A cellular metabolism problem
There is a new study that looks at the metabolic “tipping point” for type 2 diabetes and how sugar is transported in the pancreas. Cellular metabolism, in addition to genetic factors, is also very critical for the progression of type 2 diabetes.
Many type 2 diabetes cases are classified as the adult-onset, chronic metabolic disease.
Studies like this can help to indicate how sugar affects our bodies and thus how new prevention and healing practices can be developed. The concern is that the pancreas is not able to clearly sense blood sugars and secreting insulin.
While past research has not paid as close attention to cellular metabolism, new studies are considering ways that it plays a role in type 2 diabetes. Some researchers indicate that it may be even more important than our genetics.
Comprehensive factors including inflammation can impair glucose sensing/homeostasis during the development of type 2 diabetes characterized by insulin resistance and glucose intolerance.
The study indicates that when a person is happy they have “enough glucose to stay above the threshold.” However, the problem arises when the glucose levels go below that threshold. What is also exciting is that practices such as therapeutic intervention can help patients.
This research was funded by the Institute for Collaborative Biotechnologies (grant W911NF-09-0001 from the U.S. Army Research Office) and by the U.S. National Institutes of Health (National Institute of Diabetes and Digestive and Kidney Diseases grant DK048247 and National Institute of General Medical Sciences grant GM100192).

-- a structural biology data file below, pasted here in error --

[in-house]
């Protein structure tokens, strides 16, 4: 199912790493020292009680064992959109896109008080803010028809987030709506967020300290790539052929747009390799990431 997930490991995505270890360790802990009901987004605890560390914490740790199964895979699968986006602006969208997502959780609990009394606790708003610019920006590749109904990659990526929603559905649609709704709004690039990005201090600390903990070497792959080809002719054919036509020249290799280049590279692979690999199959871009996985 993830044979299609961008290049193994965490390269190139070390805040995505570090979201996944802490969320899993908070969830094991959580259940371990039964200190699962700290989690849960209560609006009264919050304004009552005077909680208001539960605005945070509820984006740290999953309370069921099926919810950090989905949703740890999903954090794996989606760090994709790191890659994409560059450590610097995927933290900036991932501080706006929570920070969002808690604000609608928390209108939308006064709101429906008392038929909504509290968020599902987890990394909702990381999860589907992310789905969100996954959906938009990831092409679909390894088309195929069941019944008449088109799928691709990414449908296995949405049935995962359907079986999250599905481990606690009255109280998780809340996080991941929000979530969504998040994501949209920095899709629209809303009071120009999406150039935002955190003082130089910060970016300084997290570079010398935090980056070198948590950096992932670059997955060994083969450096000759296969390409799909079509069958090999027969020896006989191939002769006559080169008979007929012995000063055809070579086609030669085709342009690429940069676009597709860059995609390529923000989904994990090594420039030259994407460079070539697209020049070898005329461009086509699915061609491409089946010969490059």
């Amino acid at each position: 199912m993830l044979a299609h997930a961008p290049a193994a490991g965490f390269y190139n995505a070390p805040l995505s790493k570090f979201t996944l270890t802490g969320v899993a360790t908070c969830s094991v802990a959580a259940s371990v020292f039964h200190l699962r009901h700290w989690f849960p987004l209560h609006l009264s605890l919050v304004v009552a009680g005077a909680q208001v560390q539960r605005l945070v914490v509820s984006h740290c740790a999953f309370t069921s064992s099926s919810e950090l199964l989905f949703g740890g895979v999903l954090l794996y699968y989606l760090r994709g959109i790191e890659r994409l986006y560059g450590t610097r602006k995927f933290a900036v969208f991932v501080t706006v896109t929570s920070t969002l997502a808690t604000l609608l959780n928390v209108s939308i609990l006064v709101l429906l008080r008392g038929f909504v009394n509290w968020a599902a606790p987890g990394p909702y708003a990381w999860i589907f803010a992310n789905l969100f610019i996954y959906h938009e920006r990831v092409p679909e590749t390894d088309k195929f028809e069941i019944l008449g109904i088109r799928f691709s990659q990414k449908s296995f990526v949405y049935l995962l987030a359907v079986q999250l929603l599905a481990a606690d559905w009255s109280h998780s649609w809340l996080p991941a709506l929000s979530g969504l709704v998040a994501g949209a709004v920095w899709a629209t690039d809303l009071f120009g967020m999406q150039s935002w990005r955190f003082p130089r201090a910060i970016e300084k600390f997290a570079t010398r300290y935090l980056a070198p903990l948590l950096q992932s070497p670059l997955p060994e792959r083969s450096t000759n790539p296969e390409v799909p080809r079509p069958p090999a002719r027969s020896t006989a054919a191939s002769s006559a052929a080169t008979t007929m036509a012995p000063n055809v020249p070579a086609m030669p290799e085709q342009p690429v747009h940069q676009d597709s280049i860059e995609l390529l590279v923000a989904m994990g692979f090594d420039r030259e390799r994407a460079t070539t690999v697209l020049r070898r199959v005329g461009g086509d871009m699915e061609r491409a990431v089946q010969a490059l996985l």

Luni, C., Marth, J., & Doyle, F. (2012). Computational Modeling of Glucose Transport in Pancreatic β-Cells Identifies Metabolic Thresholds and Therapeutic Targets in Diabetes PLoS ONE, 7 (12) DOI:10.1371/journal.pone.0053130
Read article from Stanford Burnham
Exercise can prevent early cardiovascular aging in Type 2
The benefits of exercise are often discussed, must be put in practice by people with diabetes. Adding a healthy diet improves the quality of life. Studies show that the cardiovascular systems of people with Type 2 diabetes age much earlier than those in people who do not have the condition. The good news is that exercise may be able to slow the process. Regular exercise like brisk walking is all it takes to help reduce the risk of early cardiovascular ageing with its attendant risks of early disability and death.
Although fitness levels tend to drop off as people age, the drop-off rate in healthy adults after the age of 40-50 is about 10 percent, while in people with diabetes, it is double that. By exercising 150 minutes a week, or about 22 minutes every day, individuals with Type 2 diabetes can increase their fitness levels by up to 40% after 12 to 20 weeks, which is closer to those who do not have diabetes.
Read Full Article from Medical News Today
Learn more about the pharmaceutical company focused on the development, manufacturing and commercialization of novel compounds: http://www.bostonti.com/